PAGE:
This is a tough one. I don’t think I have ever recommended a friend for a job, but my company almost always hires referrals. We have hired some great people over the years, but we have also hired some real duds. I think both parties have to really look at whether the job or the candidate are really a good fit. Just because they are a great person and friend doesn’t mean you will love this job and be a good fit. Also, it seems as though we pay referrals more than candidates who are not referred and our current staff. And give better benefits like extra vacation. Kind of a halo affect. Which leads to bad feelings if it gets out.
I haven’t recommended any friends to potential employers yet, but if I know someone who has the soft and hard skills needed for an open position I wouldn’t hesitate to mention them to my boss. It’s important to be careful though. You don’t want to end up being like that lawyer on TV who recommended a friend into his law firm, but it turned out that this friend was actually employed by a competing law firm and his real motive was to collect sensitive information from the company.
I once recommended a friend for a job in my department. She worked for 3 weeks and then quit in the middle of the day, on a Wednesday, by taping an “I QUIT” sign to the boss’s door. Things were never the same between the bosses and I after that — not only were none of my recommendations for employees not taken seriously, but neither were my recommendations at work in general.
Another person that I recommended is still there and is doing a good job but the damage from that one person has still been done
I’ve only recommended someone for a position at my job once (when I worked at a grocery store), and luckily, it worked out great. I no longer work there, but he’s moved up to a lower management position, so I’m glad.
However, I’m very apprehensive about recommending people or allowing people to name-drop my name. If they’re hired and something goes badly, it tarnished MY reputation as a good employee as well. I think you really have to know someone’s work ethic and behaviour before recommending them for a position. Working with them in the past helps a lot too. A person’s work personality and at-home personality are usually extremely different. (Mine are!)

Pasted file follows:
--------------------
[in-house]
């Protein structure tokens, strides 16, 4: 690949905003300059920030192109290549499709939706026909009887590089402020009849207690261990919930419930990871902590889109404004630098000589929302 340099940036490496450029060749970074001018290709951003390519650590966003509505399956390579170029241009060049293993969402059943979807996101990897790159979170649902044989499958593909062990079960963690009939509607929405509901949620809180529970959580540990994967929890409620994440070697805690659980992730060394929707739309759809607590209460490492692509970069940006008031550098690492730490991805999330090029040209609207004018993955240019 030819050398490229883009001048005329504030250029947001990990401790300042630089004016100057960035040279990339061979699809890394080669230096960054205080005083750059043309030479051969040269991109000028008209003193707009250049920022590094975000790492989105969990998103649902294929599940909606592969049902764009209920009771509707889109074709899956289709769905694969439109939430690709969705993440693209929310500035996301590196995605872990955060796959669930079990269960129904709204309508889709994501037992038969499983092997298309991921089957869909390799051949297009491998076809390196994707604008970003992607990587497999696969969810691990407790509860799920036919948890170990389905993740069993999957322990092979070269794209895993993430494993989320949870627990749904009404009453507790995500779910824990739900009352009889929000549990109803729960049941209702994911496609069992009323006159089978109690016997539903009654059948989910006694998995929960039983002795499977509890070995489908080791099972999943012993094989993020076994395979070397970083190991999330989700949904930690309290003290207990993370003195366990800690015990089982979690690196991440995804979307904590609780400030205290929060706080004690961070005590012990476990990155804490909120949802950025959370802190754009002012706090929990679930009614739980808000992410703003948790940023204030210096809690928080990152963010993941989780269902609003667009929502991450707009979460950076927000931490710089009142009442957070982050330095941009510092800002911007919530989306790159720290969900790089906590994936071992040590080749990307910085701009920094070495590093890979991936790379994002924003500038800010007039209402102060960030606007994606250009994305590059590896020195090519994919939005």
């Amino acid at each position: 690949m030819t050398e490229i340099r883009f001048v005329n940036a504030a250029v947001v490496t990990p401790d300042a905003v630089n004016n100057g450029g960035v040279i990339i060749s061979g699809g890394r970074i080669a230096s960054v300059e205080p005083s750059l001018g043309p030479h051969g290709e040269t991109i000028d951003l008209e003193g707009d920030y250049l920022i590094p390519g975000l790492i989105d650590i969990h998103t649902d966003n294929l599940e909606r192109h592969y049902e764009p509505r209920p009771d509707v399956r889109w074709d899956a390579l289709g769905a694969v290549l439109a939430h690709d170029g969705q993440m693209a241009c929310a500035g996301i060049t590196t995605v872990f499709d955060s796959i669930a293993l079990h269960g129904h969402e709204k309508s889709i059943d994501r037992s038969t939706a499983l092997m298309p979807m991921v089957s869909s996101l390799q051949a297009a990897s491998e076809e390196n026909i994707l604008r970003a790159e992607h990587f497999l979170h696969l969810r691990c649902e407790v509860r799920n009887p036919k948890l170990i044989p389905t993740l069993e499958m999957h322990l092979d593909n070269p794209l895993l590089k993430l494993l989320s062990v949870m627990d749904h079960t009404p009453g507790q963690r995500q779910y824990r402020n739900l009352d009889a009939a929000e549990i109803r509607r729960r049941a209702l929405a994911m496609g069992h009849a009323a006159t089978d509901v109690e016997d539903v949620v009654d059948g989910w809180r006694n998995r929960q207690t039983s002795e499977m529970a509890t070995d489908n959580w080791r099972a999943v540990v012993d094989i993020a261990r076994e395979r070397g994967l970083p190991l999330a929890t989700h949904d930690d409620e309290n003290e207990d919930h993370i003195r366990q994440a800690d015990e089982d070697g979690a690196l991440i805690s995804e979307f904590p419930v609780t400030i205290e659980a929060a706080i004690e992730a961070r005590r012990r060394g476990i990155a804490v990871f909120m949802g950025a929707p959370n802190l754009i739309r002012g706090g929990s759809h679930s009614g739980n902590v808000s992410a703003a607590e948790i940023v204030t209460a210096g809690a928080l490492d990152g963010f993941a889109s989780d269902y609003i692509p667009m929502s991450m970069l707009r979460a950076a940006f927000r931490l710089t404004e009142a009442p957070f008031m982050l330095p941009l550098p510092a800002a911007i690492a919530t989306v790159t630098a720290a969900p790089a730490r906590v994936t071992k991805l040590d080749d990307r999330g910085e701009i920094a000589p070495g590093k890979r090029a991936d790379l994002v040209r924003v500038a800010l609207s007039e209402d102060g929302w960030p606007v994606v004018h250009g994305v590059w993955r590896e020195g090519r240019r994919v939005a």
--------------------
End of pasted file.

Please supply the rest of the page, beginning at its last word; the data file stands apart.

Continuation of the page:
Yeah it can be awkward to have a friend ask for a recommendation for a job where you work. I’m always very cautious before recommending someone because even if we don’t want it to, work can be very personal. And like you said, sometimes personalities just clash.
I’d recommend but only if I really think the person is apt and is a good match for the job. I wouldn’t do it because I am friends with the person. I personally try not to mix personal and business but if someone I know is truly skilled, I’d want to work with them. Or have them in the company.
One of my best friends has actually gotten my other friend pretty much all of her jobs…it worked out for the most part but got a little sticking when one became the others direct supervisor.
I’m very careful who I vouch for when it comes to jobs. I’ve only really put my neck out there for one person and it worked out really well.
I’ve always kept an eye out for jobs that would suit my friends. I have had especially good luck placing people at Brian’s company actually. Their team considers me the unofficial recruiter 🙂 I’m careful to only suggest people with a good work ethic though and I coach them very carefully on what to say during the interview.
I am very happy to connect people to openings I know of, but unless I have worked with that person and personally seen a great work ethic, positive attitude, and respect for others, I won’t recommend them. There’s a big difference between the two.
I still won’t make the recommendation unless we’ve had a frank conversation about what it means and how it could affect our friendship. I’ve been burned before by recommending someone who flaked pretty badly and my judgment was questioned for a long time afterward.
That said, there have been a couple people I’ve recommended since then, one a personal friend and one not, and they both worked out well. The biggest difference was having that conversation.
Friendships are important and so is my career and the two do not need to intersect if the person isn’t the right fit.